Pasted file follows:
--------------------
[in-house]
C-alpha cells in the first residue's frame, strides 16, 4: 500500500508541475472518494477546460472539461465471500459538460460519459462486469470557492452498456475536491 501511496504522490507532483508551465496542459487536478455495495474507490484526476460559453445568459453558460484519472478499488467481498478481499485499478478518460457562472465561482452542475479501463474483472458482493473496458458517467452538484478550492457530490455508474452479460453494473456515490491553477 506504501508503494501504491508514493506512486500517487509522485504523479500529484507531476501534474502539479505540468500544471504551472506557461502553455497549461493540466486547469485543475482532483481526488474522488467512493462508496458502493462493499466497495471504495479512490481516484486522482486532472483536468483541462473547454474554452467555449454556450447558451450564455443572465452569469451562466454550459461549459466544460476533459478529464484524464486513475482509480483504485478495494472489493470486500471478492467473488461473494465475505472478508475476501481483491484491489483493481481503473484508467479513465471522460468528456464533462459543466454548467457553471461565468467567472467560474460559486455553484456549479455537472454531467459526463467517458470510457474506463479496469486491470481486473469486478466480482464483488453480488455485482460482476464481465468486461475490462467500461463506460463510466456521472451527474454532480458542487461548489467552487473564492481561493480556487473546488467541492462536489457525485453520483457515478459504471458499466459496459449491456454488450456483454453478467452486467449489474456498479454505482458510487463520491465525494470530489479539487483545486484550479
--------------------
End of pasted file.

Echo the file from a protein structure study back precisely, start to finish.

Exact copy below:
[in-house]
C-alpha cells in the first residue's frame, strides 16, 4: 500500500508541475472518494477546460472539461465471500459538460460519459462486469470557492452498456475536491 501511496504522490507532483508551465496542459487536478455495495474507490484526476460559453445568459453558460484519472478499488467481498478481499485499478478518460457562472465561482452542475479501463474483472458482493473496458458517467452538484478550492457530490455508474452479460453494473456515490491553477 506504501508503494501504491508514493506512486500517487509522485504523479500529484507531476501534474502539479505540468500544471504551472506557461502553455497549461493540466486547469485543475482532483481526488474522488467512493462508496458502493462493499466497495471504495479512490481516484486522482486532472483536468483541462473547454474554452467555449454556450447558451450564455443572465452569469451562466454550459461549459466544460476533459478529464484524464486513475482509480483504485478495494472489493470486500471478492467473488461473494465475505472478508475476501481483491484491489483493481481503473484508467479513465471522460468528456464533462459543466454548467457553471461565468467567472467560474460559486455553484456549479455537472454531467459526463467517458470510457474506463479496469486491470481486473469486478466480482464483488453480488455485482460482476464481465468486461475490462467500461463506460463510466456521472451527474454532480458542487461548489467552487473564492481561493480556487473546488467541492462536489457525485453520483457515478459504471458499466459496459449491456454488450456483454453478467452486467449489474456498479454505482458510487463520491465525494470530489479539487483545486484550479